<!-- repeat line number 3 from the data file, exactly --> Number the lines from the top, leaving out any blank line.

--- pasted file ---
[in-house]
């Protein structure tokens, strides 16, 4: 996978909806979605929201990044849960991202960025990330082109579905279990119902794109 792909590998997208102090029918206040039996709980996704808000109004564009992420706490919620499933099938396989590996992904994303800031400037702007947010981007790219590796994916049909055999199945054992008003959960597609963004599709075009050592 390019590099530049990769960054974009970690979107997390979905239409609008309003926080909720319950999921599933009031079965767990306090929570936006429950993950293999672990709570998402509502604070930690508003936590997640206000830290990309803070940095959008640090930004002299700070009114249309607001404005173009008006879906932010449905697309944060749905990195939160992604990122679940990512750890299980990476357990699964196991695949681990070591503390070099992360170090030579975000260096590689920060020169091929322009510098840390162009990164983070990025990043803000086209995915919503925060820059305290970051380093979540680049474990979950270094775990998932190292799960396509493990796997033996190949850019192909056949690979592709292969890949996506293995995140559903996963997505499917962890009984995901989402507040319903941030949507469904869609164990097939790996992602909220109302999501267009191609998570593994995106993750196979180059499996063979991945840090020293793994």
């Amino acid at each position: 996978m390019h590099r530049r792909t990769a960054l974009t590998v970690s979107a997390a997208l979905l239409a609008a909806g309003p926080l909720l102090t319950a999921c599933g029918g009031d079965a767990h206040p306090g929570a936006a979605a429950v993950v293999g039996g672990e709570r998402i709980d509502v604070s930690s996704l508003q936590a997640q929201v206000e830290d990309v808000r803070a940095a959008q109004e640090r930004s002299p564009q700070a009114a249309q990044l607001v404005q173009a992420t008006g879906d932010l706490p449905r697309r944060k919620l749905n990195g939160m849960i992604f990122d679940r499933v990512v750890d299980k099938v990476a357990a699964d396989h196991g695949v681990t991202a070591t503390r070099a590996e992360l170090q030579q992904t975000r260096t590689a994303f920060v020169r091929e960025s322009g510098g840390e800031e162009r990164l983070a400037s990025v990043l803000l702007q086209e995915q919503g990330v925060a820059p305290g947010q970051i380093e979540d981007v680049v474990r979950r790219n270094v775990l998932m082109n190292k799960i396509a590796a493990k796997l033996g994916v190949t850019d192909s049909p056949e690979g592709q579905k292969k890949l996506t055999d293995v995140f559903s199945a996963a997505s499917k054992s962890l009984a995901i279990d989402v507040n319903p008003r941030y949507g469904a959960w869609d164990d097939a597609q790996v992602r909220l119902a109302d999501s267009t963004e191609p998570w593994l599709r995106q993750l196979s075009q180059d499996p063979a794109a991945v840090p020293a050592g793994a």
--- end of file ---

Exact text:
């Amino acid at each position: 996978m390019h590099r530049r792909t990769a960054l974009t590998v970690s979107a997390a997208l979905l239409a609008a909806g309003p926080l909720l102090t319950a999921c599933g029918g009031d079965a767990h206040p306090g929570a936006a979605a429950v993950v293999g039996g672990e709570r998402i709980d509502v604070s930690s996704l508003q936590a997640q929201v206000e830290d990309v808000r803070a940095a959008q109004e640090r930004s002299p564009q700070a009114a249309q990044l607001v404005q173009a992420t008006g879906d932010l706490p449905r697309r944060k919620l749905n990195g939160m849960i992604f990122d679940r499933v990512v750890d299980k099938v990476a357990a699964d396989h196991g695949v681990t991202a070591t503390r070099a590996e992360l170090q030579q992904t975000r260096t590689a994303f920060v020169r091929e960025s322009g510098g840390e800031e162009r990164l983070a400037s990025v990043l803000l702007q086209e995915q919503g990330v925060a820059p305290g947010q970051i380093e979540d981007v680049v474990r979950r790219n270094v775990l998932m082109n190292k799960i396509a590796a493990k796997l033996g994916v190949t850019d192909s049909p056949e690979g592709q579905k292969k890949l996506t055999d293995v995140f559903s199945a996963a997505s499917k054992s962890l009984a995901i279990d989402v507040n319903p008003r941030y949507g469904a959960w869609d164990d097939a597609q790996v992602r909220l119902a109302d999501s267009t963004e191609p998570w593994l599709r995106q993750l196979s075009q180059d499996p063979a794109a991945v840090p020293a050592g793994a």